about 100-150 words for each reply and there is two need two be reply.
This is the first one need to be reply:
After viewing the HBO documentary clip, I was both shocked and not surprised at the same time as to why America faces such a large obesity epidemic. It was really interesting to see what happens to the food many Americans consume prior to the food ending up on their grocery shelves. The clip does a good job at highlighting the government’s direct involvement with our public health crisis as they subsidize products bad for people’s health, giving many people little option when trying to eat on a budget. Additionally, local fruit and vegetable farmers are experiencing further suffering as they receive little to no help from our government.
Though subsidizing particular agricultural products are beneficial to the public, the United State’s obesity epidemic has gotten so bad that the USDA needs to reevaluate what they are subsidizing. In particular, corn, which offers minimal nutritional benefits has snuck into so many products we consume, including meat as that is largely what is fed to the animals.
This is the second one:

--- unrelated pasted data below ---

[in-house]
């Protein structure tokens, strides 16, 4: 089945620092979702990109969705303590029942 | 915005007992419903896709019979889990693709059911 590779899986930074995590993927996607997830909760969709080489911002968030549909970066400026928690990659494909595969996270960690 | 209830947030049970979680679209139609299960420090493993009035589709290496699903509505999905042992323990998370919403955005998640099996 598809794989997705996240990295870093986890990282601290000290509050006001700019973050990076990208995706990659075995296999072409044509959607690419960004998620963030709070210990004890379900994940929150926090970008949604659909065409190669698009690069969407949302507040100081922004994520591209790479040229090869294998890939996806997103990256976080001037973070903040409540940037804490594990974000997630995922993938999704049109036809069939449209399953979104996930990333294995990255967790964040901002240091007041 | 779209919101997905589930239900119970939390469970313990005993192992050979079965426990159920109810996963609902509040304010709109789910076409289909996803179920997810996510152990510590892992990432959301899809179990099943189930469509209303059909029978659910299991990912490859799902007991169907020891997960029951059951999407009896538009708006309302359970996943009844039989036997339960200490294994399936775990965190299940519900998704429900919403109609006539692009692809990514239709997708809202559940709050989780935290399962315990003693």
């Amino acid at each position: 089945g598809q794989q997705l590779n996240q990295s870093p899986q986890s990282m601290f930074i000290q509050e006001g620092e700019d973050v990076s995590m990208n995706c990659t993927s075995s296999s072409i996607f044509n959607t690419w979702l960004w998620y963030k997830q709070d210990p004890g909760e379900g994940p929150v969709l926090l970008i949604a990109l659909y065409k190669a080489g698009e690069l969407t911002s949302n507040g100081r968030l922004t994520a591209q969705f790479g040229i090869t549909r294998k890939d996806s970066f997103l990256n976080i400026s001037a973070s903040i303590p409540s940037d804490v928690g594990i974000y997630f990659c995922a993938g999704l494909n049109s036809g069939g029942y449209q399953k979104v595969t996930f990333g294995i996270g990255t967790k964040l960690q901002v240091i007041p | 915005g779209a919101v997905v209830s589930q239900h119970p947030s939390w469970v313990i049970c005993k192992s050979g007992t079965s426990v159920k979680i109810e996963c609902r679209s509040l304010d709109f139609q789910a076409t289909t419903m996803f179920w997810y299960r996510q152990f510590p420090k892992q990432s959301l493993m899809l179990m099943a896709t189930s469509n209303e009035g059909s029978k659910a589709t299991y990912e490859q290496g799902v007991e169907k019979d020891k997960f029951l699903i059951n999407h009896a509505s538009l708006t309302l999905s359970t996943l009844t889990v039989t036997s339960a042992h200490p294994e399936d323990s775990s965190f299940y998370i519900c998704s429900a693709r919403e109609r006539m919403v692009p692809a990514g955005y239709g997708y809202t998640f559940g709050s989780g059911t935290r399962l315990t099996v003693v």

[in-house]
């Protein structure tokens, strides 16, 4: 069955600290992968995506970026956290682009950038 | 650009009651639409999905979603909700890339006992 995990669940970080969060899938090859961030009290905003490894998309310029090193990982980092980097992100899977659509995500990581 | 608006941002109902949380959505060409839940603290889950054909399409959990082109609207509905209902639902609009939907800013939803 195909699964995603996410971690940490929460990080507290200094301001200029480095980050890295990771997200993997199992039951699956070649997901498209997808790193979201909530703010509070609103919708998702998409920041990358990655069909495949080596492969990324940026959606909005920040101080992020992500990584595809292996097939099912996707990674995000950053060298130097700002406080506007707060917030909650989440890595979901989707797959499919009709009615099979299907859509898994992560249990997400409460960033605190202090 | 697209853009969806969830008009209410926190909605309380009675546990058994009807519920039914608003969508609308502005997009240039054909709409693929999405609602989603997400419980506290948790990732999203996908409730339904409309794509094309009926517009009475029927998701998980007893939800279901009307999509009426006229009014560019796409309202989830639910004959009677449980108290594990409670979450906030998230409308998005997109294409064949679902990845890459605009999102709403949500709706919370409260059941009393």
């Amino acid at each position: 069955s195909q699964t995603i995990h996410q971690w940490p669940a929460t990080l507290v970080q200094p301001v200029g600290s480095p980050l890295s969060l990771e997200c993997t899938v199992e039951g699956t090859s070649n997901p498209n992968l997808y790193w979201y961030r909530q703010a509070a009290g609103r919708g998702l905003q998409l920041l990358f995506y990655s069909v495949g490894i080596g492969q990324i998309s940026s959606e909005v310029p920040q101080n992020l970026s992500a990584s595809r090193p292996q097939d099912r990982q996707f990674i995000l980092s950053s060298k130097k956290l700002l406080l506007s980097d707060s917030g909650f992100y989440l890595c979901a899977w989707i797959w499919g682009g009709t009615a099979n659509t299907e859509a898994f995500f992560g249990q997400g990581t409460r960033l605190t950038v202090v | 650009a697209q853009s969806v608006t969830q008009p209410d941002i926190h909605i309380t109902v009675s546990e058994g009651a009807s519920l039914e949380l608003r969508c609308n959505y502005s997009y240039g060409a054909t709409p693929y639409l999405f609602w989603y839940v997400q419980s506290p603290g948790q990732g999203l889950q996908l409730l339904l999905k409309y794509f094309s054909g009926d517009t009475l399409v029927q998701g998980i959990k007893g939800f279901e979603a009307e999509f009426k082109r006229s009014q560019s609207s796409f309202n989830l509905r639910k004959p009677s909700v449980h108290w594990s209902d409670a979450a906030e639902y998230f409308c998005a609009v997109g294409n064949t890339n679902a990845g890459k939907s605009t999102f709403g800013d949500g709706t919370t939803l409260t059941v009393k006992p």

Before watching this documentary I had heard about farm subsidies; however, I had no idea the true impact of these subsidies on the average American farmer. Although these subsidies sound like a good idea on paper, helping to ensure that farmers have crops to grow, it seems to be at the expense of healthy foods and locally grown fresh fruits and vegetables. It amazed me that 70% of arable land in the United States is planted with commodity crops like corn, soybeans, and wheat. It also shocked me that less than 15% of USDA public funding for agricultural research and development goes toward fruits, vegetables, and other specialty crops. When doing other research on this topic I found that these subsidies only go to a small percentage of farmers. According to Amelia Urry, “Since 1995, 75 percent of federal subsidies have gone to 10 percent of farms.” In addition, Urry states that “massive industrialized food system that takes its toll on our land and water, while our diets are full of all that extra corn, from our corn-fed burgers to our Halloween candy.” Overall, this excess of corn seems to be bad for the American diet and for the American farmer. Fresh fruits and vegetables can be grown in the United States, however, much of it is imported from other countries. This means that farmers are missing out on this profit and consumers are missing out the nutrients and taste of fresher fruits and vegetables from local sources.
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